Faith groups help Philippine flood survivors recover

[Ecumenical News International] Faith groups are responding as survivors of massive flooding in Manila and surrounding regions in the Philippines seek to rebuild their lives.

Barely recovering from the devastation of Typhoon Saola, the country was battered by the Southwest Monsoon from Aug. 6-8, which brought torrential rains, affecting two million people, according to ACT Alliance, the Geneva-based coordinator of faith-based relief. The death toll stood at 60 as of 10 August, according to the Philippine government’s disaster coordinator.

Since 1,500 villages and 30 cities were flooded, about 293,000 people as of 10 August were in evacuation centers, most of them public schools and churches. Another 246,000 were displaced and are staying with relatives and friends, ACT Alliance reported.

ACT (Action by Churches Together) members in the Philippines, including Christian Aid, United Methodist Committee on Relief and the National Council of Churches in the Philippines (NCCP) have distributed food packs and clothing.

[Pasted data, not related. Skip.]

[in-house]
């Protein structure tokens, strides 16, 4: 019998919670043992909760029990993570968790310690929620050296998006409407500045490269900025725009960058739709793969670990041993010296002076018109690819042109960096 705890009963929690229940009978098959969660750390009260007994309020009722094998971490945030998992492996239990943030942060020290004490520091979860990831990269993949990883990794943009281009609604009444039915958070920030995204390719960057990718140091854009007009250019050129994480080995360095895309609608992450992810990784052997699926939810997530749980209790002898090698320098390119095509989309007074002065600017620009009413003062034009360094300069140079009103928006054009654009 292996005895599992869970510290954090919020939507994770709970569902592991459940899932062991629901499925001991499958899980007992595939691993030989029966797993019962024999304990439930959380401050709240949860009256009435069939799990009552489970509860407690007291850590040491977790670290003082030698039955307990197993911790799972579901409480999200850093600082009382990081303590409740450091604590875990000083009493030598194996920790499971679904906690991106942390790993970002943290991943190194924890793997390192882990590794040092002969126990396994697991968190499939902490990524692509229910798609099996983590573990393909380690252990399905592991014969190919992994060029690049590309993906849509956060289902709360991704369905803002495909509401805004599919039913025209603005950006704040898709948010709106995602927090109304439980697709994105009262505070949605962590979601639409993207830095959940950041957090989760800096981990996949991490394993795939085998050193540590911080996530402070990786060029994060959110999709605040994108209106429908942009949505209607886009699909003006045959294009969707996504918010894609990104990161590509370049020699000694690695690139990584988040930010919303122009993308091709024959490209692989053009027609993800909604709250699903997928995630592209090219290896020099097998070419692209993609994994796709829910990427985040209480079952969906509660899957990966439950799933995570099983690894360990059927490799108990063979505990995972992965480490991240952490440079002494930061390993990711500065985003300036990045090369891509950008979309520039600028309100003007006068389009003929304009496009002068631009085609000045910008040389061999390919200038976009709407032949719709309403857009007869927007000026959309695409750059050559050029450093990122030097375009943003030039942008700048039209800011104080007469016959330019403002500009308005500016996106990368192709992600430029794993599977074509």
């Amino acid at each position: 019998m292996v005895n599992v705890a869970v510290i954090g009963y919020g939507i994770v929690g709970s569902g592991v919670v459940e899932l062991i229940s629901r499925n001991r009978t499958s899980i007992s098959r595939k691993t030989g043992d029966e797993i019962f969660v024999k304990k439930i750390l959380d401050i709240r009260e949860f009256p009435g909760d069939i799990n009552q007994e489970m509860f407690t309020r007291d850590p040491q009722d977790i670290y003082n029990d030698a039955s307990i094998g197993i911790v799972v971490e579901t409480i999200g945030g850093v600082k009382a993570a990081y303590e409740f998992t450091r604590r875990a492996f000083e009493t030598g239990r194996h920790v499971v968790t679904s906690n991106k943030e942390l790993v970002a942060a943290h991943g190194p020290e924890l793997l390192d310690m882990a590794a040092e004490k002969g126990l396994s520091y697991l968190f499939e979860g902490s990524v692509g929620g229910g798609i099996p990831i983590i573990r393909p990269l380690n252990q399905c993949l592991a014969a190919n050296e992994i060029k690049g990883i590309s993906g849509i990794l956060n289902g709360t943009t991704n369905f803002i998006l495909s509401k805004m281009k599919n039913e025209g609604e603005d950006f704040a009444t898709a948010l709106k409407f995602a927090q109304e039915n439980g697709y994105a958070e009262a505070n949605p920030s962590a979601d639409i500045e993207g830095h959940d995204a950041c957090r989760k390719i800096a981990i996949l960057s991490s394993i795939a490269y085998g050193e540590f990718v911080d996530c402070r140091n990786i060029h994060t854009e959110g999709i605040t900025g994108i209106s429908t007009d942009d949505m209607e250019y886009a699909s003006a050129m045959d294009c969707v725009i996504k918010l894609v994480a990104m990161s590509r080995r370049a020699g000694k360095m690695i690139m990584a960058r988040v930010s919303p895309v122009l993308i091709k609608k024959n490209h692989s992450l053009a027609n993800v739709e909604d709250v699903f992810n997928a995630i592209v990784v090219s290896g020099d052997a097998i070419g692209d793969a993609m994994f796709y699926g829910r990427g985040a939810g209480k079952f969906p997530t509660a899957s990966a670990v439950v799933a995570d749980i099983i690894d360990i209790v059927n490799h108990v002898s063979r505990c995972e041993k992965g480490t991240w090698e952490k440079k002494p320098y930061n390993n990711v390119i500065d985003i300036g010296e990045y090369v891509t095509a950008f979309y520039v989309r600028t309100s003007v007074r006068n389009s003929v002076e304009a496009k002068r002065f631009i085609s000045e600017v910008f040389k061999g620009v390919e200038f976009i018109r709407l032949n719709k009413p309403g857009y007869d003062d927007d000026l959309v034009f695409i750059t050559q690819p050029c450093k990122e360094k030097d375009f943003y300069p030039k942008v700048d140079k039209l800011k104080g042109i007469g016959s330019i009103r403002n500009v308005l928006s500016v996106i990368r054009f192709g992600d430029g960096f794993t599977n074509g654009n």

Among the many church people responding was lay leader Marites Balacuit in Baguio City, about 250 kilometers north of Manila, who learned that some families had to evacuate their homes and take shelter at the Marikina Christian Fellowship (MCF) in Marikina, south of the city.

“Some friends immediately responded and donated some [money], which survivors badly need to buy food such as hot soup,” Balacuit told ENInews. Balacuit is one of the leaders of the Christian Couples’ Endeavor, an organization of the United Church of Christ in the Philippines-Baguio.

“Survivors still need food, medicines and kitchen utensils,” MCF Pastor Armignon Romero Poja told ENInews. “We need to help survivors rebuild their lives as many of them were contract daily wage earners who were not able to work for four days.”

The NCCP, which groups 10 mainline Protestant churches, posted on Aug. 8 an appeal for help. Individuals sent food such as instant noodles, according to a Facebook post from Ariel Siagan, a NCCP disaster-response staffer. The Philippine Bible Society also responded with a monetary donation.

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